Foy Church

Foy Church
View location

The Church stands on a peninsula of land formed by the River as it meanders between Hereford and Ross-on-Wye. A spectacular spot.

An ideal spot to rest and enjoy the traditional English views over the river and suspension bridge to the farmland of Hill of Eaton opposite.

The present church’s origins stand in the 13th.C. during the reign of Henry III, when the nave and chancel were built. Sir Robert de Tregoz, the local lord, died with Simon de Montfort at Evesham in 1265.
The stone from his demolished castle opposite was probably later used to construct the 14th.C. bell tower. The bell tower roof shows evidence that there was once an octagonal spire.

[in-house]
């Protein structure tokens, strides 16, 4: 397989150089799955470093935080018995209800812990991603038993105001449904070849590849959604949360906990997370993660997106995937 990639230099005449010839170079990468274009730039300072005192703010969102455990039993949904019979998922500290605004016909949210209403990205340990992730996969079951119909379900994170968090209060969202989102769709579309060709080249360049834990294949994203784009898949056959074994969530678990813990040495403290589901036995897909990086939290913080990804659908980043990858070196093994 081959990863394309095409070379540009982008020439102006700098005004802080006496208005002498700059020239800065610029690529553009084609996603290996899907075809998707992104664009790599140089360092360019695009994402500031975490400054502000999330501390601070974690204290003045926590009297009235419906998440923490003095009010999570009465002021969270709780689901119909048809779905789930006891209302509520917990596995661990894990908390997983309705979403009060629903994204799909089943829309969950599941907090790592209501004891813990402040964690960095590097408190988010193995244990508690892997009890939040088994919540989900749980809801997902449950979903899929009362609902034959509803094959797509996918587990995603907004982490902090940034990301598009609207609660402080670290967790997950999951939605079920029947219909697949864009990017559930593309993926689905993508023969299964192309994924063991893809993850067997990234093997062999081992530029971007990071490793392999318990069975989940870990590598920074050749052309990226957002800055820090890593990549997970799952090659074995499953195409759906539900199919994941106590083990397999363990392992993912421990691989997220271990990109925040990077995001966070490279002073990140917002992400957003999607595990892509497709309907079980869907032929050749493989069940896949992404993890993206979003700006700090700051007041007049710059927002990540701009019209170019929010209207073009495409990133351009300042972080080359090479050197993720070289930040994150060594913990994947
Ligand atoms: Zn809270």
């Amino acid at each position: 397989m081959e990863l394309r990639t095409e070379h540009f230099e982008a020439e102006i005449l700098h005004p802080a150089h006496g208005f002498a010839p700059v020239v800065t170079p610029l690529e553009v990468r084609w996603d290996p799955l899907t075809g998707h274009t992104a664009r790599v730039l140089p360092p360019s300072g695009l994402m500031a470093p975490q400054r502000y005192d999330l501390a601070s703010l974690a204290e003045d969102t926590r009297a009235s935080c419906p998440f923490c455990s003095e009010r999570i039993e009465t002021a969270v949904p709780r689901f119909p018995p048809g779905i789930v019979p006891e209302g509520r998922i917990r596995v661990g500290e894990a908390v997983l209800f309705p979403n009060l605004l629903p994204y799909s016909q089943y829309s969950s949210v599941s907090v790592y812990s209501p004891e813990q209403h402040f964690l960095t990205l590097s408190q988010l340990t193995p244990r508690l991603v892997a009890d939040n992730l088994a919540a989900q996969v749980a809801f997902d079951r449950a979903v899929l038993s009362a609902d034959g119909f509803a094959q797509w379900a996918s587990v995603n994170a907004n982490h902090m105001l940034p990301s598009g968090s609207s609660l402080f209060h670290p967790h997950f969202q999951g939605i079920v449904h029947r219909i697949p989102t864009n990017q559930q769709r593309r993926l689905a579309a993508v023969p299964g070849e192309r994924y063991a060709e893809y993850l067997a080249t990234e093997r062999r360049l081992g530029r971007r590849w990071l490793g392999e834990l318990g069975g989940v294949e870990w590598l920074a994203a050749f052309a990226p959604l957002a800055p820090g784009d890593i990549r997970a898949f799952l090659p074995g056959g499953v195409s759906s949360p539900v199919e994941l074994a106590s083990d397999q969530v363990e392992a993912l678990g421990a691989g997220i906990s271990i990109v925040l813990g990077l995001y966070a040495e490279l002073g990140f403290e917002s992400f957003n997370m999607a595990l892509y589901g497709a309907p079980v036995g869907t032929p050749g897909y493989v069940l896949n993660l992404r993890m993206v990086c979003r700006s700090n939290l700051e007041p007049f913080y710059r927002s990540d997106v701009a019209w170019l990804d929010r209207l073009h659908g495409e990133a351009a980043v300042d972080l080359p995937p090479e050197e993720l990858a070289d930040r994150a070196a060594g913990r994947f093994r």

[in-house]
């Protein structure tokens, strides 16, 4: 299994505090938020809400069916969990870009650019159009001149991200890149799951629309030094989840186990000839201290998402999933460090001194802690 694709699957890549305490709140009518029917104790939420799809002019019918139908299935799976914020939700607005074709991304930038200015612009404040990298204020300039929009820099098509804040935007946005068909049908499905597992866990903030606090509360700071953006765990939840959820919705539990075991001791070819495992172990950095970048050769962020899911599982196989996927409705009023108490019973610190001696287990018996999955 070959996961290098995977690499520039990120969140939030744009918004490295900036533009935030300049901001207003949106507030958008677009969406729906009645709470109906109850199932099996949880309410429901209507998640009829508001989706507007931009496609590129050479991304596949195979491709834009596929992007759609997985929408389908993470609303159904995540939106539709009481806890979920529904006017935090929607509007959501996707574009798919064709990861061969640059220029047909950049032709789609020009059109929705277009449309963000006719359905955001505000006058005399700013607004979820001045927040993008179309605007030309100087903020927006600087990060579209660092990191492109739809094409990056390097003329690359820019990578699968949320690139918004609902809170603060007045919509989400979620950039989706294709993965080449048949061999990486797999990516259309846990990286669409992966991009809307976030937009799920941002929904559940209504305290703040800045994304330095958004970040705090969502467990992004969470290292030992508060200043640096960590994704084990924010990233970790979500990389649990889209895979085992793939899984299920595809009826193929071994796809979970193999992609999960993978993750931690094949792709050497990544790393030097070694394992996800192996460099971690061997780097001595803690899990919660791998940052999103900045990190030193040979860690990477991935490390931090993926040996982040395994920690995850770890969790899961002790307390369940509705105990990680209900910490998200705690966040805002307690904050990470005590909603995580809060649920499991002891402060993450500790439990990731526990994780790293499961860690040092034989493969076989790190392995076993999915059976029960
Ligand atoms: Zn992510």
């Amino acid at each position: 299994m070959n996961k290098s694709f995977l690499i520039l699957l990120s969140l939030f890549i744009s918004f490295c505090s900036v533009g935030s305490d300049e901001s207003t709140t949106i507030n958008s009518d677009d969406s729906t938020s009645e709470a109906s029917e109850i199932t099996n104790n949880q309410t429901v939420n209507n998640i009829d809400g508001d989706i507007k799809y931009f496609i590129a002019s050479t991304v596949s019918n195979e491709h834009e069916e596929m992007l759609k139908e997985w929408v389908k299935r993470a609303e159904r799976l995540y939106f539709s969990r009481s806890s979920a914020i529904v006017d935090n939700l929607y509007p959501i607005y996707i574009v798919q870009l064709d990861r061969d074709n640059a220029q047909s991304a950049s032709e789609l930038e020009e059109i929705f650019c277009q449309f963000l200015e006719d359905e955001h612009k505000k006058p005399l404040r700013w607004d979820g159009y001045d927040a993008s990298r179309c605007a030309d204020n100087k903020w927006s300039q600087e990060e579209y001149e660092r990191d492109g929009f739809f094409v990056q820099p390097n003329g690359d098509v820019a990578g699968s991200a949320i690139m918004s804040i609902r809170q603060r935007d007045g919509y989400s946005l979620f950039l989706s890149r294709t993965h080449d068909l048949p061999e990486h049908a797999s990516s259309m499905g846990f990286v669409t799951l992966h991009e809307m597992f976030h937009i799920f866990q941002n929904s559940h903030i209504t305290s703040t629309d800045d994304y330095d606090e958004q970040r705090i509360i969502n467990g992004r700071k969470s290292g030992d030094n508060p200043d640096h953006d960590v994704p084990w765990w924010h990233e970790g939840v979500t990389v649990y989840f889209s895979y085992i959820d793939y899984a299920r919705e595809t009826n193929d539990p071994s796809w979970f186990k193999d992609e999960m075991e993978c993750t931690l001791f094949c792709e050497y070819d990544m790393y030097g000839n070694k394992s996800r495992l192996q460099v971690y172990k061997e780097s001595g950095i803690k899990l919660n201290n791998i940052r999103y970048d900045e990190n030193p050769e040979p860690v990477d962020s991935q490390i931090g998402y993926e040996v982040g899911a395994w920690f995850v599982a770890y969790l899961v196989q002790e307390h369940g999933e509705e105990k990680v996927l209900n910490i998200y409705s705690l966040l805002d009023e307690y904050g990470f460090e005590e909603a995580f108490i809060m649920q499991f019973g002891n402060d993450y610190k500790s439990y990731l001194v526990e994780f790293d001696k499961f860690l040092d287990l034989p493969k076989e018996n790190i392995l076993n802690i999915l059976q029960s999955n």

During the same period, the rare decagonal font was also installed. It is the largest in the shire.
In the 15th.C. the Abrahall family appear as lords of the manor and benefactors restoring much of the building including the chancel east wall. They add the fine Jacobean oak detail of the screen, choir stalls, pulpit, and nave’s battlemented cornice. The family held the incumbency for almost 3 centuries. Their heraldic ‘urchin’ crest and motto ‘j’ay guardé la foy’ in ancient French or ‘I have kept the faith’ appear on many of the memorials the most notable of which is by Esau Osborn of Bristol.

A member of the Herefordshire Churches Tourism group, who has kindly provided this text. More information about Herefordshire's churches


Open most days from 10am to dusk
  • Welcomes

    • Free entry
Foy Church

Directions & Parking

Map pin Foy